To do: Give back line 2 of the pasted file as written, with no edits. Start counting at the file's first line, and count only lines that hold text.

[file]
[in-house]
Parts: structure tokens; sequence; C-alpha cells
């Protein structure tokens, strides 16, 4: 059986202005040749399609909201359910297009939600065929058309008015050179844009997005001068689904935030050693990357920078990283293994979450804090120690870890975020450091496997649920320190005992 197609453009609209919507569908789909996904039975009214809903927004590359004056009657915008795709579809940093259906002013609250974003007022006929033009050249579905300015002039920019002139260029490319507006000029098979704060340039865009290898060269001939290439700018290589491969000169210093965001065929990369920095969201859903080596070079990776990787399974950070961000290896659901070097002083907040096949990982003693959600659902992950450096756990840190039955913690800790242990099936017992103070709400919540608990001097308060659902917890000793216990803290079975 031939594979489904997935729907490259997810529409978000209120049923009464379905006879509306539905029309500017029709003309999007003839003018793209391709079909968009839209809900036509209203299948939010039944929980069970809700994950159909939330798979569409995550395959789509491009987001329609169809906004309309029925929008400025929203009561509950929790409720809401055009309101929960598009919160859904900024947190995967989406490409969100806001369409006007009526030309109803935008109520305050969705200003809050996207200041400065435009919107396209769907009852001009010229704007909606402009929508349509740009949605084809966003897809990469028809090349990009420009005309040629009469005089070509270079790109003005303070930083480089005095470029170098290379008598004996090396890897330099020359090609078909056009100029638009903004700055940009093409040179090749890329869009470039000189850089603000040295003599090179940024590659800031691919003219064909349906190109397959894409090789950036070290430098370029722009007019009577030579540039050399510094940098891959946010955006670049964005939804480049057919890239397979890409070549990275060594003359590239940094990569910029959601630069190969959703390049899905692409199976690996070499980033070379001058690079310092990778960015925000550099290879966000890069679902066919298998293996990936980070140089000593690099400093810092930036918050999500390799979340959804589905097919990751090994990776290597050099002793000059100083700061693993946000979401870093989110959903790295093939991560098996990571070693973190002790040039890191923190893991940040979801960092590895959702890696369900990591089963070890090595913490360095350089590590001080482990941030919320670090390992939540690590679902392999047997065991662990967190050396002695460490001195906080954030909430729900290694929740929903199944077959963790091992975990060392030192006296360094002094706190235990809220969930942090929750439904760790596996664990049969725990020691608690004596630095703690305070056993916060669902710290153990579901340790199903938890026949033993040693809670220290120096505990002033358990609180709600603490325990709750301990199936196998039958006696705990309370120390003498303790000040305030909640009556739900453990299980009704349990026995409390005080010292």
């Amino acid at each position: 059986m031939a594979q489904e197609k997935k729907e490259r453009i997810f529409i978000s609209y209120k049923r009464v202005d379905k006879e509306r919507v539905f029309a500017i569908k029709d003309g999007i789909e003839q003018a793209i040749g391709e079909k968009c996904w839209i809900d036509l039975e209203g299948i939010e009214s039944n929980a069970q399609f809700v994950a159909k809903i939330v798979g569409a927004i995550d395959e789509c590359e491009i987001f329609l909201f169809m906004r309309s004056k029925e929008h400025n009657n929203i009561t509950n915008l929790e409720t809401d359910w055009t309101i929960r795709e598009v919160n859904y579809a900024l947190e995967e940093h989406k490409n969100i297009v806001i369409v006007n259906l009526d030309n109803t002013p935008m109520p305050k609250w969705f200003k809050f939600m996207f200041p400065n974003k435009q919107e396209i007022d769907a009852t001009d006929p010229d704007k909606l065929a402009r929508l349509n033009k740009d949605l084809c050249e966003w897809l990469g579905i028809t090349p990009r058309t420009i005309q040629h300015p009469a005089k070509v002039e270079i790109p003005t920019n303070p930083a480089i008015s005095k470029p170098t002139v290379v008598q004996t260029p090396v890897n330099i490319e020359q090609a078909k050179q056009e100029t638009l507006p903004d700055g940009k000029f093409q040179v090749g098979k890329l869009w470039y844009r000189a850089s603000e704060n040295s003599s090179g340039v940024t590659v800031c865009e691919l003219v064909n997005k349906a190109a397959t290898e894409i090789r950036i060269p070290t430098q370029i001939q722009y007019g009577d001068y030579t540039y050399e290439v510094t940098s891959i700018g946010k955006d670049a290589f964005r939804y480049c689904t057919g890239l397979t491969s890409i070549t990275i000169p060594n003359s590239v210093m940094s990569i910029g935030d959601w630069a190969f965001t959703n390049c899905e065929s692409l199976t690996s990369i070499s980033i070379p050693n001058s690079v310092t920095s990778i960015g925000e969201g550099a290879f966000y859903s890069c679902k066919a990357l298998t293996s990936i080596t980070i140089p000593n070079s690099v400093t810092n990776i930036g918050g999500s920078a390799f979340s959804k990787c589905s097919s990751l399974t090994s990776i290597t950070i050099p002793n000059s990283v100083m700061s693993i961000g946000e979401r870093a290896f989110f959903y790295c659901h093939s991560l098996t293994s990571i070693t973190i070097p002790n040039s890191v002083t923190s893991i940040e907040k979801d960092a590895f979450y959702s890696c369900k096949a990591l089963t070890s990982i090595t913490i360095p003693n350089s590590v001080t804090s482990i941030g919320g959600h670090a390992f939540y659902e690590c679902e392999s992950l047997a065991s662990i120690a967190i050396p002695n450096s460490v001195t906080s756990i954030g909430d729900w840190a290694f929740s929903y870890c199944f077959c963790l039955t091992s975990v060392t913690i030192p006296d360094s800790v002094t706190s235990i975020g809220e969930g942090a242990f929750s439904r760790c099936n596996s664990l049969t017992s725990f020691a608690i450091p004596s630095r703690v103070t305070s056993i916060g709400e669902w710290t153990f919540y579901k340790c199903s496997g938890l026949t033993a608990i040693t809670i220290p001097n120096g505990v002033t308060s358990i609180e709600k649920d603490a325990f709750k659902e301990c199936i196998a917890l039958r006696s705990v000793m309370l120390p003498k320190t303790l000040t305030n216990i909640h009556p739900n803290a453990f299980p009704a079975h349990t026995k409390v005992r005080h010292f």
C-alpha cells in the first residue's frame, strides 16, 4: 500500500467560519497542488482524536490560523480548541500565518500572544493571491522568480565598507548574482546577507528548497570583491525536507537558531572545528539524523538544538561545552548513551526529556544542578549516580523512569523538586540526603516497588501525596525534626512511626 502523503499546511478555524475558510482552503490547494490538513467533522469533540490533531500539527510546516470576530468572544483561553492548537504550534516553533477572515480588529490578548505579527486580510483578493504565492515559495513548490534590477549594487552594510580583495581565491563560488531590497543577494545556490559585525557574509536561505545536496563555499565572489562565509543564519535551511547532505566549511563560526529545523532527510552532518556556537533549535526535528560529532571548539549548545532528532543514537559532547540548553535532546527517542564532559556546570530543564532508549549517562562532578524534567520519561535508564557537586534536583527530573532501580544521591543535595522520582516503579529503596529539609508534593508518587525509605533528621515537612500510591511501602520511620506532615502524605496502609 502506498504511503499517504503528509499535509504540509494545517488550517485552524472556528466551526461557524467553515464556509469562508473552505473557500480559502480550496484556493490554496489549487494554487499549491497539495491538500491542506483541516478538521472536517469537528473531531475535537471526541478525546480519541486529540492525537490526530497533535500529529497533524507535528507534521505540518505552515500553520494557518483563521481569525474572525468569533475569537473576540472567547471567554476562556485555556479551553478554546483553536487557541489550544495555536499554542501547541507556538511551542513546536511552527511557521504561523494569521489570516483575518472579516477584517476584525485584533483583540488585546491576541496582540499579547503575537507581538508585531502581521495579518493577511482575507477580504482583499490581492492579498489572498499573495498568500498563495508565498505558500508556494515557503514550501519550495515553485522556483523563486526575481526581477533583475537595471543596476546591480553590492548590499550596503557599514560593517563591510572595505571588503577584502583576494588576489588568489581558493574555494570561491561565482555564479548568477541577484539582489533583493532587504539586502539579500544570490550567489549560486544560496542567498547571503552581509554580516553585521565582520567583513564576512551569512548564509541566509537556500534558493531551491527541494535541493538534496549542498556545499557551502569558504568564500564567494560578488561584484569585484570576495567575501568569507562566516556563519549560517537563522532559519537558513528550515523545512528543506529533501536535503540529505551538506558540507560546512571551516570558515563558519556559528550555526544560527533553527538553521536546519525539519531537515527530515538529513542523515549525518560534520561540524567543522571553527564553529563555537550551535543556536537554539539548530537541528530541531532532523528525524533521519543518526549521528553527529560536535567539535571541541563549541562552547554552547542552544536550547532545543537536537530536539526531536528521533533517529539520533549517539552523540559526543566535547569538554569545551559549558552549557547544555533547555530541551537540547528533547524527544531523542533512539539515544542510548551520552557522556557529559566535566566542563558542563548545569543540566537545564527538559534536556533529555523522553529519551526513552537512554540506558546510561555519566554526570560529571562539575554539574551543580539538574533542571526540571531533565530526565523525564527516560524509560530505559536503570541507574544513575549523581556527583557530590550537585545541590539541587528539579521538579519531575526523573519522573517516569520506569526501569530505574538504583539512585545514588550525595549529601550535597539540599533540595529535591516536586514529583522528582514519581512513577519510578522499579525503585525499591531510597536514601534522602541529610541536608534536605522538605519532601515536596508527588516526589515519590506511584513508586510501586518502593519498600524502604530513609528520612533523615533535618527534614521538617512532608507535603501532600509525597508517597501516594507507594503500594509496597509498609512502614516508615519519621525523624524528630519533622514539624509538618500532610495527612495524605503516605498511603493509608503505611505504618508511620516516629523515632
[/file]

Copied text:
Parts: structure tokens; sequence; C-alpha cells